How to Handle a Driving Emergency


You may be a cautious driver, following all the rules and obsessing over defensive driving. None of that changes the fact that you can’t predict a driving emergency.

Anything can happen on the road catching you off-guard. At times you may foresee the situation but be unable to prevent it because you don’t have control over whether it unfolds or not.

In such situations, the only thing you have control over is your response

This post looks into some emergencies that could happen on the road and how to handle them.

1. Engine Malfunction

Sometimes engines peter out suddenly in the middle of the road. There are many reasons your vehicle will shut off out of nowhere, which can be a terrifying emergency depending on the driving conditions.

Nobody wants their engine cutting off on a slope, busy intersection, or high-speed roadway.

If you find yourself in that challenging position where your engine has failed, try your best not to panic or even think about what went wrong. You need to remain focused and in control to safely steer yourself out of the situation.

You should signal and carefully guide your car to the side of the road. Remember, the braking system is intact, so you should use it lightly as you pull over.

Try not to stomp on the brake unless necessary, as that is risky depending on the circumstances of the road. You could lose control of the vehicle if the road is wet or get hit from behind if another car was following too close.

2. Oncoming Vehicle

When an oncoming vehicle veers into your lane, and it seems like the driver is struggling to retain control, you’re indeed in an emergency and one where you don’t have much time to think.

Basically, the only viable option is to try avoiding the driver as there isn’t anything you can do about what’s happening to them. Quickly estimate the vehicle’s trajectory and steer in the opposite direction.

When avoiding an oncoming vehicle, scan your surroundings for a safe getaway to avoid causing an accident yourself.  If you veer the car offroad, watch out for pedestrians.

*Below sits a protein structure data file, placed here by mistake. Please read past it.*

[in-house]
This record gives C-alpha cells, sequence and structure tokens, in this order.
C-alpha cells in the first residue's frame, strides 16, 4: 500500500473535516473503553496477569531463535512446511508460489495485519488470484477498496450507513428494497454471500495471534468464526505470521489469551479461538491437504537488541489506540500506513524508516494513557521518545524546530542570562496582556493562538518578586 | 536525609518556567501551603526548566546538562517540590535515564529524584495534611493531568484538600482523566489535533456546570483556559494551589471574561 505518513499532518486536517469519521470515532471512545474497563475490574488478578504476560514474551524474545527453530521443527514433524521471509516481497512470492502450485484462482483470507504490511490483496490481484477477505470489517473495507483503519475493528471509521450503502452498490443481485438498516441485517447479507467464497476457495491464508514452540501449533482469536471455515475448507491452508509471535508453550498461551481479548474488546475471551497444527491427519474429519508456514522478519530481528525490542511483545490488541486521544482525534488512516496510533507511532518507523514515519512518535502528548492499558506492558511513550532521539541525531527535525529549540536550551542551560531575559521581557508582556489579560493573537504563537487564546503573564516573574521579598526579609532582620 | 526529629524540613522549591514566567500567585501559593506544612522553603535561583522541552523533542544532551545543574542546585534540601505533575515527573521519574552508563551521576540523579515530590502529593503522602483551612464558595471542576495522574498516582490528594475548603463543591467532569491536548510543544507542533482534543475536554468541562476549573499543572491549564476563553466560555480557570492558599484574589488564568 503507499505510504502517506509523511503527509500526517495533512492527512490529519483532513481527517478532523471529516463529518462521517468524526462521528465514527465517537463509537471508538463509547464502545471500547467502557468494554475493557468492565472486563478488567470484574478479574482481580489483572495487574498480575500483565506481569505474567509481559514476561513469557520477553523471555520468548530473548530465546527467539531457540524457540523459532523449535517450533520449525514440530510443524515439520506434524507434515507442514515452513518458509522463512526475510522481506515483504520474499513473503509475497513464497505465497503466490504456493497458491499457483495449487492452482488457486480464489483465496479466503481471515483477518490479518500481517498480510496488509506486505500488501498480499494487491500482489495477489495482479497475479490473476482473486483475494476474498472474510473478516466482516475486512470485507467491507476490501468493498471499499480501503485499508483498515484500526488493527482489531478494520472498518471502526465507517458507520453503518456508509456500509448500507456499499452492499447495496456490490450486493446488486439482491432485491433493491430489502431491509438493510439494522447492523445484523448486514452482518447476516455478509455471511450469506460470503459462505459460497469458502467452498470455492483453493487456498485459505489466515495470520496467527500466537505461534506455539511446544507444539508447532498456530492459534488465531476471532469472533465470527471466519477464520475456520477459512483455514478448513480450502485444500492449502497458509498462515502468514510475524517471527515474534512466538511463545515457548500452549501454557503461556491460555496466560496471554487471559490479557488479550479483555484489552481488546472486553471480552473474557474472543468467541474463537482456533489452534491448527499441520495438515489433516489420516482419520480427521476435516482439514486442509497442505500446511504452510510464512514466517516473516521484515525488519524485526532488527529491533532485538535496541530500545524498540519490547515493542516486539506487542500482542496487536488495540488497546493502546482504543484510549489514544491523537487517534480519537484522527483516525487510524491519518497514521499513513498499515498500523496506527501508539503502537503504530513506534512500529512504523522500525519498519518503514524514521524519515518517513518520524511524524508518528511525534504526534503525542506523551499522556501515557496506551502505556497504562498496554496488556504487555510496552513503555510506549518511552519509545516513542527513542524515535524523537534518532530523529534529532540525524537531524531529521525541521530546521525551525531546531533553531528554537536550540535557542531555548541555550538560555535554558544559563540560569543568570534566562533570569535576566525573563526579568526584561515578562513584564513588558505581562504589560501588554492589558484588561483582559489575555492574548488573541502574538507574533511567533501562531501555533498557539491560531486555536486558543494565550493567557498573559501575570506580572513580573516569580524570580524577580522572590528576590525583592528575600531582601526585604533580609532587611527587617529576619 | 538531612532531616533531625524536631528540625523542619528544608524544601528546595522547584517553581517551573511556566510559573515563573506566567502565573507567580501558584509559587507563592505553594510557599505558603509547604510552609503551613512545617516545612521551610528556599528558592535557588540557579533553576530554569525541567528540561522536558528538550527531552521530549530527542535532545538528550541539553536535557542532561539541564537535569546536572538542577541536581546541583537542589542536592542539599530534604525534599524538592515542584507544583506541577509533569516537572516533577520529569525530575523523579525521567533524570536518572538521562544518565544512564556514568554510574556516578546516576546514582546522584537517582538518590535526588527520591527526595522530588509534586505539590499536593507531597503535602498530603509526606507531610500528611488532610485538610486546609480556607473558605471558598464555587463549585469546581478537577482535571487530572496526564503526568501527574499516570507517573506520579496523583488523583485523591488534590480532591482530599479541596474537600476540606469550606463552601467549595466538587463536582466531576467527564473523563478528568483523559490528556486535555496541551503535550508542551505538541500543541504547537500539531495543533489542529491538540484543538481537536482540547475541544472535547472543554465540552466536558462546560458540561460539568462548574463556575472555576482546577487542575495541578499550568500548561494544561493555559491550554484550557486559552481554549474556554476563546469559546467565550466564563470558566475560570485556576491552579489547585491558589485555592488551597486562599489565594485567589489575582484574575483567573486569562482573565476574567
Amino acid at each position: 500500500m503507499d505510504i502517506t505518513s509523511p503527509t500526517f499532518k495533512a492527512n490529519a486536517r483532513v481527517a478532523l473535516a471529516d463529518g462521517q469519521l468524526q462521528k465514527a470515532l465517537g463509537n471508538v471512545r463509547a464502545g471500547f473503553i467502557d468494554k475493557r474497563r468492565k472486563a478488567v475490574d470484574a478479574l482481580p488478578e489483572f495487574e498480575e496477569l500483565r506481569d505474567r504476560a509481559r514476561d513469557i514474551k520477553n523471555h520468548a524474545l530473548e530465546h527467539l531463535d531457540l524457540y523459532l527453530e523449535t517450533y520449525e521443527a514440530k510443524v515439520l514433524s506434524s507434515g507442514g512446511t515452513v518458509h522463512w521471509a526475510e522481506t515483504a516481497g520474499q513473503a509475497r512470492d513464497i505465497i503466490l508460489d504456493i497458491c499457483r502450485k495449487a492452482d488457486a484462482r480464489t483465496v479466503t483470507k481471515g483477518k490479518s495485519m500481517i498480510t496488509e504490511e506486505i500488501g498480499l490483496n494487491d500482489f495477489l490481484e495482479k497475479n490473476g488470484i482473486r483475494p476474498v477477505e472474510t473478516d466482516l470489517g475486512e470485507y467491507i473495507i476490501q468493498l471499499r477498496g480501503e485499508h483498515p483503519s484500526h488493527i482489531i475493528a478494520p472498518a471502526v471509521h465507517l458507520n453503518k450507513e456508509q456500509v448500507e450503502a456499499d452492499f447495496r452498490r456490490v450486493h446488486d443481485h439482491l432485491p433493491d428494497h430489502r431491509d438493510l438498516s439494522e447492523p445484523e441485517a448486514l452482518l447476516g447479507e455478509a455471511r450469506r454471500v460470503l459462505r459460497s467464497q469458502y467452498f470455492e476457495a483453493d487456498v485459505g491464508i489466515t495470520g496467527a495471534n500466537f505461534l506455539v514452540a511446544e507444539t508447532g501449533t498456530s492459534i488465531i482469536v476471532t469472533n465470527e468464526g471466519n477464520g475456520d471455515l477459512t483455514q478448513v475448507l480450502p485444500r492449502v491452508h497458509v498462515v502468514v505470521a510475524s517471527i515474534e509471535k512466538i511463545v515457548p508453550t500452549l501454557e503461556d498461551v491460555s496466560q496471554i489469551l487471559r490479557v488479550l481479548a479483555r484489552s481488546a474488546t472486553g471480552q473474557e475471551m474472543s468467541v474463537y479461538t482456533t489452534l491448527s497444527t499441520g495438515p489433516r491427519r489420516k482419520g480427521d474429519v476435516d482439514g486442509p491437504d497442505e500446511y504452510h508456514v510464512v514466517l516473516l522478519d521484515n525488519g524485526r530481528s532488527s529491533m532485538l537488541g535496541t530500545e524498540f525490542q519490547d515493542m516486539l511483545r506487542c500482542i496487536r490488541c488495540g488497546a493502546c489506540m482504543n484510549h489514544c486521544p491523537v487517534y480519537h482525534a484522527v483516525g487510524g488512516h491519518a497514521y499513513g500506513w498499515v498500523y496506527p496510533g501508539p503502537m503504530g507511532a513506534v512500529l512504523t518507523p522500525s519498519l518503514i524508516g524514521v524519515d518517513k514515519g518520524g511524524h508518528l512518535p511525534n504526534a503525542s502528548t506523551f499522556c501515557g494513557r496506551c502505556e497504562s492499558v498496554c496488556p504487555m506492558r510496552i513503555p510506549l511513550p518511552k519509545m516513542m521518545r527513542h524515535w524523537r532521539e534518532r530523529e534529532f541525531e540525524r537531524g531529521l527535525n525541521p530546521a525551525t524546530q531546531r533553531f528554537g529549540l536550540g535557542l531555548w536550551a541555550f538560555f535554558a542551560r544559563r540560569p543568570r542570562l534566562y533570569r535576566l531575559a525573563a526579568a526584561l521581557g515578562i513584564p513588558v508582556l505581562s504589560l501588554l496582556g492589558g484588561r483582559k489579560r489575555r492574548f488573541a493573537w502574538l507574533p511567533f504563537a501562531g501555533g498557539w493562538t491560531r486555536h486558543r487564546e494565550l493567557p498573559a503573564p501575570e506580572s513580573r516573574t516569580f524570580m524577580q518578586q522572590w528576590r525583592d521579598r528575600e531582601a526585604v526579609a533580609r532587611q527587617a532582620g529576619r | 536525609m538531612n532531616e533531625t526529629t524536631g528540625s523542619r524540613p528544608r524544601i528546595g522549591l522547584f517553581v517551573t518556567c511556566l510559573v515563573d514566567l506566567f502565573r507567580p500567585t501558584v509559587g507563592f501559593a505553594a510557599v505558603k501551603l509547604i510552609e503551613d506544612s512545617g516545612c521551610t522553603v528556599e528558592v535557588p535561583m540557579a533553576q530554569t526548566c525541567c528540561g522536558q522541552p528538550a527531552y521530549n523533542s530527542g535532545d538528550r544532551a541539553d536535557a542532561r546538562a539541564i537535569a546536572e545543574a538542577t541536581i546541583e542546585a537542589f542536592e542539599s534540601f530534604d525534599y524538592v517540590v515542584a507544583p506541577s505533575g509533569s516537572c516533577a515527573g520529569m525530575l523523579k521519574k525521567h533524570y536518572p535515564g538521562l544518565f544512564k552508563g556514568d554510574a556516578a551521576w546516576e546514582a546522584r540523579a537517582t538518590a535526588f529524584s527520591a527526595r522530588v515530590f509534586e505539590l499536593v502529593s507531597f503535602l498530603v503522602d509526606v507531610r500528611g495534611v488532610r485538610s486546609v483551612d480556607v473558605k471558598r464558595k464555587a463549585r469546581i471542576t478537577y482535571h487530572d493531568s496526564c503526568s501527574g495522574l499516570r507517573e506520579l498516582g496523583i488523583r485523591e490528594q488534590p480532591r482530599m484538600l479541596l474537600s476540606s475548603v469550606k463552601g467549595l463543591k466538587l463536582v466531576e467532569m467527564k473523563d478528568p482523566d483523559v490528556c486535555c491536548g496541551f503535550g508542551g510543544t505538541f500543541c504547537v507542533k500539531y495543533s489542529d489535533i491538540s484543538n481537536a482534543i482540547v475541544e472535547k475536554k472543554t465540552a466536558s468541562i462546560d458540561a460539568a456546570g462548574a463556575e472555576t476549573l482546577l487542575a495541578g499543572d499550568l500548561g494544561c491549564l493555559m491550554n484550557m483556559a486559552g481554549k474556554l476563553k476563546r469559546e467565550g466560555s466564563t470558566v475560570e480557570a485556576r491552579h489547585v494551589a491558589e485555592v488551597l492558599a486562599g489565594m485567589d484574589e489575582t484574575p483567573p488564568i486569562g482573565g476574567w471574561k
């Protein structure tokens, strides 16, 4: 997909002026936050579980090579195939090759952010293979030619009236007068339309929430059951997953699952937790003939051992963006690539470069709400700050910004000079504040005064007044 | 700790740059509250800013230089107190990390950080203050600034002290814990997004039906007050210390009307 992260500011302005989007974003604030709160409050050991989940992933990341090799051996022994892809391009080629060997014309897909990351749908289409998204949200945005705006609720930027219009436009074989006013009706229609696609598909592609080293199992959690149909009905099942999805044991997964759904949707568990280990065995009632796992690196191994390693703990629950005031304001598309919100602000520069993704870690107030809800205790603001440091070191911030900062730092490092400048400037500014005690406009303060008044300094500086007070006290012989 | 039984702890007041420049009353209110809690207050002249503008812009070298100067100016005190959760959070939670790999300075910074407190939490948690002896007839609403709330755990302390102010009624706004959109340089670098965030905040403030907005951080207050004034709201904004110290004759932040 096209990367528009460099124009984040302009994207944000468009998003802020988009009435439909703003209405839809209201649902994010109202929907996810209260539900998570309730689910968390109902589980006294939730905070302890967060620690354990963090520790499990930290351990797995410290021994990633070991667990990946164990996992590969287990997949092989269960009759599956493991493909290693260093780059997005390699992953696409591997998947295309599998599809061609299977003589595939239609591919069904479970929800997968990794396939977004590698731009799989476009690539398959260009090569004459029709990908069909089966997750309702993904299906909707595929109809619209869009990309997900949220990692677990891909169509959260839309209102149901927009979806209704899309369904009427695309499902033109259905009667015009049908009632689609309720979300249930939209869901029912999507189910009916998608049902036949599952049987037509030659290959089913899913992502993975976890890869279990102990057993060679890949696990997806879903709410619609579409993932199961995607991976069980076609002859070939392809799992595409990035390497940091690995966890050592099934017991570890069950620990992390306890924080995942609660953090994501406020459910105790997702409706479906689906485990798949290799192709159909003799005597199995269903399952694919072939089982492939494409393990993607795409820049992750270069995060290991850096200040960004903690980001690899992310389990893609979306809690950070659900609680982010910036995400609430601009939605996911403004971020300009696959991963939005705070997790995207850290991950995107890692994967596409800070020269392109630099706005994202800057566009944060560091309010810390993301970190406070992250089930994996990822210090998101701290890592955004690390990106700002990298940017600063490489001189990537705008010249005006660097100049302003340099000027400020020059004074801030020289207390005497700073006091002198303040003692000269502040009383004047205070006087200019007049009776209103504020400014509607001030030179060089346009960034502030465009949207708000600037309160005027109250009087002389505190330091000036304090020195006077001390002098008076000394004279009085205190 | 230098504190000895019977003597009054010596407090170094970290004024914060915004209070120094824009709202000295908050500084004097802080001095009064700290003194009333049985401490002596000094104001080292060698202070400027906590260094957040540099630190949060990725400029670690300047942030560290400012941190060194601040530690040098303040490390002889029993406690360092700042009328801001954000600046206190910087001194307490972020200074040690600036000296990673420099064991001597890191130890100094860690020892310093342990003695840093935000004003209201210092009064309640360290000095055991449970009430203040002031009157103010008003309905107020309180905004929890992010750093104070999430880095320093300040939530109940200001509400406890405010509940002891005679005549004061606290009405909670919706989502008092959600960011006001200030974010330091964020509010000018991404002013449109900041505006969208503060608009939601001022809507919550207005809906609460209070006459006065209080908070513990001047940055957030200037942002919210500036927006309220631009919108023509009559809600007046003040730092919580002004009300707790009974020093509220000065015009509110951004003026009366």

You may be trying to escape a collision, but if you crash into other road users in the process, you may be held responsible.

3. Blocked Road

A road blockade can happen when you least expect it. You won’t always be able to see things from a mile away. For instance, you’re rounding a bend, and suddenly, a moose is ambling across the road.

Such animal blockades aren’t just TV tropes. They are a cause of millions of crashes every year.

Many people will instinctively swerve out of the way, trying to avoid hitting an animal. Doing that could cause the vehicle to lose control and roll. 

The safest solution is slamming on the brake. Brake hard, and don’t take your foot off the pedal until the vehicle stops. Stepping on the brake all the way should cause your car to stop in a short time.

4. Brake Failure

There are various reasons why the braking system may fail, such as overheating, damage to rotor disks, or hydraulic fluid leaks.

Brake failure is a serious hazard, and if you don’t act fast and smart, the outcome could be disastrous.

When your brake fails, turn on your hazard lights and headlights even during the day. This way, you alert other road users to the problem so they can get out of the way.

Maintaining your direction while gently steering to the side of the road is important. Apply the emergency brake gently to help slow down the car. You don’t want to yank on the lever as that presents other dangers like spinning.

5. Blown Tire

Blown tires are common, which is why it’s crucial to check your tires often to see if they are compromised. Signs of wear, cuts, and bulging tend to increase the chance of a blowout.

As common as they are, when a tire blows out, it poses a great risk as the vehicle begins to pull from side to side. But the higher the speed, the more dangerous the blown tire is.

In the event of a blown tire, you’d need to tighten your grip to maintain control and gently slow down. Avoid rush moves and ease the vehicle to the side of the road.

Final Thoughts

Emergencies on the road happen, sometimes due to natural causes like a mudslide. An emergency may also occur because you’re sharing the road with unsafe drivers — and if you pay attention, you’ll realize that not everyone drives well.

Train yourself to understand, anticipate, and handle common driving emergencies as that knowledge could save your life.

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